Ethics in Medicine

Genentech Tries New Tack on Shelved Breast Cancer Drug Avastin

Kristen Sparrow • April 19, 2012

Genentech Tries New Tack on Shelved Breast Cancer Drug Avastin

This is an article from the San Francisco Chronicle about “a new kind of study” Genentech is going to try with it’s discredited drug, Avastin. They will be looking for a DNA profile of patients who have responded to the drug. I bring this to my readers attention because it is an example of the sort of departure from the scientific method we’re seeing in medicine. Their evidence from this study would clearly be anecdotal, but since they have deep pockets, they may be able to find something useful there. But it also shows how individual patients who were successfully treated are recruited and interviewed by these companies to make the case for the drugs. We have to remember that these are anecdotal results from these individuals. If a patient had a positive result from homeopathy or laetrile, and stood before congress to plea for insurance coverage for that treatment, they would be laughed out of the theater. Controlled studies are in place for a reason, and we have to willing to accept their results for better or worse even though we’re surprised or skeptical as with PSA testing, or antibiotics.

Online study of Avastin breast cancer patients

Victoria Colliver
Saturday, April 14, 2012
South San Francisco’s Genentech has teamed up with personal genetics company 23andMe for a new kind of study – one that doesn’t require patients to find a clinical trial center or make frequent visits to a doctor’s office.
The Bay Area companies are initiating an online effort to recruit 1,000 patients with metastatic breast cancer who have taken Genentech’s Avastin, a drug that had its approval for breast cancer revoked last year over safety and efficacy concerns.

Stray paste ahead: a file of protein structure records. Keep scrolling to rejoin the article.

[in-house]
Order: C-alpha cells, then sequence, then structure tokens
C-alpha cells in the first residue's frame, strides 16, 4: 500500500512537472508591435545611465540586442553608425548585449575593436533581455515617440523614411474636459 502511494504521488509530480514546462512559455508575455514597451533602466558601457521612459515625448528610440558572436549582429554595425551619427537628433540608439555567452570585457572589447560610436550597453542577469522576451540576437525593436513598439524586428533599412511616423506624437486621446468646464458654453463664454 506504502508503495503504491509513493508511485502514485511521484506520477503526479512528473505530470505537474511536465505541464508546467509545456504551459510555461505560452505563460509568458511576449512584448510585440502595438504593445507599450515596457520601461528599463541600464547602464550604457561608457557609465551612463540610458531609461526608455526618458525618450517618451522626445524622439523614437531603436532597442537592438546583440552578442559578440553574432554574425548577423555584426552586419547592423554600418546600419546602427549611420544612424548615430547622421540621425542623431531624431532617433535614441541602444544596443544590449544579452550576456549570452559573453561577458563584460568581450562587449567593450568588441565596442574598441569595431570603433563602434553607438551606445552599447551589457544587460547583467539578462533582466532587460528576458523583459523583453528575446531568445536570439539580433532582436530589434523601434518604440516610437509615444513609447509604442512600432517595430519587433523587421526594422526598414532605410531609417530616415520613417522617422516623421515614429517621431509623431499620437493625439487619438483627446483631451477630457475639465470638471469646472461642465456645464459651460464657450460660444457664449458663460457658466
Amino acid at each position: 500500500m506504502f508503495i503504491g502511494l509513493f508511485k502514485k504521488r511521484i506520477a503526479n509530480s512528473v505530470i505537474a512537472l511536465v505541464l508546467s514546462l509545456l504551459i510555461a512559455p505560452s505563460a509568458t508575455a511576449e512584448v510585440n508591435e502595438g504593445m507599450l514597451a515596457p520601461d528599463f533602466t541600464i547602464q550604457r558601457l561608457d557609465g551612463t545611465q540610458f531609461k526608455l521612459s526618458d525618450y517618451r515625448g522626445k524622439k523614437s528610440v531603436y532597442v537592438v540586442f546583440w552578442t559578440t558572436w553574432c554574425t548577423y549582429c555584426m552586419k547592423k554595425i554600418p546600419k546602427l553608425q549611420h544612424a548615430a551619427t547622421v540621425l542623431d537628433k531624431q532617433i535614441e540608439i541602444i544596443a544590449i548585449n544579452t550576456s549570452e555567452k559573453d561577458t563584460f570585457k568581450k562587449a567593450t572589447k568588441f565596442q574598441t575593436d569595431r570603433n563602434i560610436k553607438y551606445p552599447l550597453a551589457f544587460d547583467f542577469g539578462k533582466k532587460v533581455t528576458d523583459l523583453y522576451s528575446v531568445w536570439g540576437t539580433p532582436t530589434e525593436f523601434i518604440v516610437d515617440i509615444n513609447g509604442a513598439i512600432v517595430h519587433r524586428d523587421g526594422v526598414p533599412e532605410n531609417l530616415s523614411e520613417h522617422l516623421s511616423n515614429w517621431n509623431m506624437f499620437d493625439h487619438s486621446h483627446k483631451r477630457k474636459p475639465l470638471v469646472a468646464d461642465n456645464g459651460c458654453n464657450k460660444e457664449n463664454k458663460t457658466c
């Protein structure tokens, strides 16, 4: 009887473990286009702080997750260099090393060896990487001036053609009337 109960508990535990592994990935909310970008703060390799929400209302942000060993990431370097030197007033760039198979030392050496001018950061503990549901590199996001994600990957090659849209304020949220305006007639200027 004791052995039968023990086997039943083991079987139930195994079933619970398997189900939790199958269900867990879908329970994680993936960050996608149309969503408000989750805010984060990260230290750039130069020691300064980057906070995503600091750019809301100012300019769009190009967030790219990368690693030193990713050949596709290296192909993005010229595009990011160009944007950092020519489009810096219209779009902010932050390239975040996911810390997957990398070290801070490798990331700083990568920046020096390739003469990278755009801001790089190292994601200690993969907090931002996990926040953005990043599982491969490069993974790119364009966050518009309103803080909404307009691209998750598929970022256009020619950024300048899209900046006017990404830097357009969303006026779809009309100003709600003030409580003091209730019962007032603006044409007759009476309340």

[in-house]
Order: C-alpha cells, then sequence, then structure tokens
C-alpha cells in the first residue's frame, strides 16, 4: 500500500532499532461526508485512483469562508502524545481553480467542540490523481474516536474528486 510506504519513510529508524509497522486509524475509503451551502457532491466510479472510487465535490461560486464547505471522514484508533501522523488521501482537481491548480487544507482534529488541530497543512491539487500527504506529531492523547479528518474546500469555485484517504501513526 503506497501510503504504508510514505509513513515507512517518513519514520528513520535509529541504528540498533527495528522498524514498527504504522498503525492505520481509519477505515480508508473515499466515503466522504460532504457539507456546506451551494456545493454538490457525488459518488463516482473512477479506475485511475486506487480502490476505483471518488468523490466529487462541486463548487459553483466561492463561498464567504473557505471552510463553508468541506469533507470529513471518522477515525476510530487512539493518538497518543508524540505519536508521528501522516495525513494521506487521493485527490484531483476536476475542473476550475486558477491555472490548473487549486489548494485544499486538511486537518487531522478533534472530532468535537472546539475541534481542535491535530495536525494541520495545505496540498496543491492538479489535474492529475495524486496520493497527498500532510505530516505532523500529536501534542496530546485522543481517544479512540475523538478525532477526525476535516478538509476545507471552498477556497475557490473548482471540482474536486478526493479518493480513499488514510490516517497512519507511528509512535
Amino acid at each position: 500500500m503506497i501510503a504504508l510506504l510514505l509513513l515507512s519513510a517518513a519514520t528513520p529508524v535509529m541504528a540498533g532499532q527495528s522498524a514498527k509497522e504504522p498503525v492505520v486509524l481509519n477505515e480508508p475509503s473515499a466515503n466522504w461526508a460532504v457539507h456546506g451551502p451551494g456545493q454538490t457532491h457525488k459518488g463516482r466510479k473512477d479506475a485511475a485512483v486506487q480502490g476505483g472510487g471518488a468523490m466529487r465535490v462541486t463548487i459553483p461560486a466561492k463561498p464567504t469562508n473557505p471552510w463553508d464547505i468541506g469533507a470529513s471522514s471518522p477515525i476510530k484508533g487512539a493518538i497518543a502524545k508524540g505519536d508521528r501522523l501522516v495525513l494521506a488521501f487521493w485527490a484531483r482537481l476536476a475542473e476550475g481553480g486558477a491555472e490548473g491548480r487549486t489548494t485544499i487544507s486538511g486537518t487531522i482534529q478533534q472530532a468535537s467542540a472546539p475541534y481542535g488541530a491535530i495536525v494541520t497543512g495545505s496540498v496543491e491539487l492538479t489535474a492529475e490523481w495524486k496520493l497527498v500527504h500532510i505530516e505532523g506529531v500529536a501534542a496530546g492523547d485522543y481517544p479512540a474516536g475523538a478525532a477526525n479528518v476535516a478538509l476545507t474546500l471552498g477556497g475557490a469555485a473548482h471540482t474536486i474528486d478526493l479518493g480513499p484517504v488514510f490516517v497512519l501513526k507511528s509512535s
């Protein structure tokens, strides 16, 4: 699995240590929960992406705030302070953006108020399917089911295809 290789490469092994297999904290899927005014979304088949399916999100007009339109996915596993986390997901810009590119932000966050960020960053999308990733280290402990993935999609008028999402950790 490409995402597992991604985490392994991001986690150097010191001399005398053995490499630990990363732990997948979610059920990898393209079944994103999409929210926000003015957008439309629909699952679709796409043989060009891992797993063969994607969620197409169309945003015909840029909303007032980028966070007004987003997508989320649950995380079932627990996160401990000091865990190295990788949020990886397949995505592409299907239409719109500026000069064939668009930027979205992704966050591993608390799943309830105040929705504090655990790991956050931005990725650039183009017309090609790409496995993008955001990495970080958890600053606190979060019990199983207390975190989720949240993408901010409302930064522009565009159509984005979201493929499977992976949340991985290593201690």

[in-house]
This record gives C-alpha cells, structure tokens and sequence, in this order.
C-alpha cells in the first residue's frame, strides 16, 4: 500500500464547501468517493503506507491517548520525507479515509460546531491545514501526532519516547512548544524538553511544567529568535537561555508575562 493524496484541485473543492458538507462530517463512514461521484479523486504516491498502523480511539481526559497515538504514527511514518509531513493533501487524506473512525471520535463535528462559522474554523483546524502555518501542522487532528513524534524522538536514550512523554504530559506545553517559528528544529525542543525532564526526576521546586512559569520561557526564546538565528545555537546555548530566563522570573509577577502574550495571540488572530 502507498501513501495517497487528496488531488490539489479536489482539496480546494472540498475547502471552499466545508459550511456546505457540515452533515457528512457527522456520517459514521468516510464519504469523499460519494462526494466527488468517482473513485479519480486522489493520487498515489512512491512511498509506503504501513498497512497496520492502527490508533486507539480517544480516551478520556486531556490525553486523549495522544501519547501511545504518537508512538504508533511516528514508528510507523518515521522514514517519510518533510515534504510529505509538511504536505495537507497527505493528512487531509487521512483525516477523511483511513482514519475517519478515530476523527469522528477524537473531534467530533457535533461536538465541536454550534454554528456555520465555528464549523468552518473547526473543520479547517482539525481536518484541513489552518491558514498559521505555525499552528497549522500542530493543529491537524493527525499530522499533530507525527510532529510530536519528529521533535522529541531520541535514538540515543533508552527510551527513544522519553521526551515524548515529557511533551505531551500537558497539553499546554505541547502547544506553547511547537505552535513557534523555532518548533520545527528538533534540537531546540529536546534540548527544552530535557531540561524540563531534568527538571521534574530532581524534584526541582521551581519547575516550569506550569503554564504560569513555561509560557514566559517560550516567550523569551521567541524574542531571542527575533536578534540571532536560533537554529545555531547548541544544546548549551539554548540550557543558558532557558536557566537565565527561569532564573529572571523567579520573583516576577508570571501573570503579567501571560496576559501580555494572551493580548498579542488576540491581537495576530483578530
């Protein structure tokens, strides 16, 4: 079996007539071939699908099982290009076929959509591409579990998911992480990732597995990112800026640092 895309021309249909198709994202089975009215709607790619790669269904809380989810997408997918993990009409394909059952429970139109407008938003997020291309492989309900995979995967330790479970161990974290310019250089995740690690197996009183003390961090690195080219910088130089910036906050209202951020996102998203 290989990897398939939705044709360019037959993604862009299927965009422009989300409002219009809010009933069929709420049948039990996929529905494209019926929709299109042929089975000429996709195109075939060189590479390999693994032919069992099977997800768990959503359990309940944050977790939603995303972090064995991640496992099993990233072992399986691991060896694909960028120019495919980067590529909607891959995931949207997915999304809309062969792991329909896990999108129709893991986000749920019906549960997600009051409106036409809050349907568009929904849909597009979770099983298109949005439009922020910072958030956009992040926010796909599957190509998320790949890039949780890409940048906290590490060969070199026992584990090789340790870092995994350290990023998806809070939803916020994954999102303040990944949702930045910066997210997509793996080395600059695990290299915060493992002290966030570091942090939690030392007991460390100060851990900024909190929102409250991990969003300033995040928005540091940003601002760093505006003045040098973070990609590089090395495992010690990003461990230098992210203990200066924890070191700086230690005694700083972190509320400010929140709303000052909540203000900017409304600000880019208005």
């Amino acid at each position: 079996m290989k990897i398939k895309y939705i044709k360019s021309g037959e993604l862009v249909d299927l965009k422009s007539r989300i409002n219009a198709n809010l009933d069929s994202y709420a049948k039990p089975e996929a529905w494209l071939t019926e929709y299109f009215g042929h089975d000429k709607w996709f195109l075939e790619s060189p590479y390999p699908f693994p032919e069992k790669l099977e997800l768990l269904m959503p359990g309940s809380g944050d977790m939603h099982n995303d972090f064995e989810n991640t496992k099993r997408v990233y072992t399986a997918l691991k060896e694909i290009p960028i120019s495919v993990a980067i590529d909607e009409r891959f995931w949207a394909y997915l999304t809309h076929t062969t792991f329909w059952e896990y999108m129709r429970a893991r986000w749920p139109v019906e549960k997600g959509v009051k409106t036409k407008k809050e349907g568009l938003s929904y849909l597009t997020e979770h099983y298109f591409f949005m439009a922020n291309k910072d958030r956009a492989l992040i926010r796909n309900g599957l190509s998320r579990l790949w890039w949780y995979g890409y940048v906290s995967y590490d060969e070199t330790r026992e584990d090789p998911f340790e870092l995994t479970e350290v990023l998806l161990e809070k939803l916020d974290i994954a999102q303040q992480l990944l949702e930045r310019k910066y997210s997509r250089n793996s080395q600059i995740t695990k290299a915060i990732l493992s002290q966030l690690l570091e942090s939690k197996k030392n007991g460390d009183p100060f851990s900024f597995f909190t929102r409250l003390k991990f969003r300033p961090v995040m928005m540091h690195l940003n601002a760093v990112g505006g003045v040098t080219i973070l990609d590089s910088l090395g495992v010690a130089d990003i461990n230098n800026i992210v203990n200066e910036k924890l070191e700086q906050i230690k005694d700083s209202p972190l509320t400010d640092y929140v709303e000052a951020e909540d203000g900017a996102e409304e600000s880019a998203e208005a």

Genentech officials hope to find genetic markers in those patients that could identify who might respond better to the drug than others. They say the study is not necessarily designed to get the drug back on the market for breast cancer, but to figure out if Avastin helps certain types of breast cancer patients. Such research could ultimately lead to its reapproval…
Critics say the online study appears to be biased toward women who have done well on Avastin, but its sponsors say they’re simply trying to find common factors in a large group of patients that could be tested in more traditional clinical trials…
The U.S. Food and Drug Administration revoked its approval of Avastin for breast cancer after studies showed the drug caused life-threatening side effects such as bleeding and heart failure. Studies also found it failed to help patients with metastatic breast cancer live longer…

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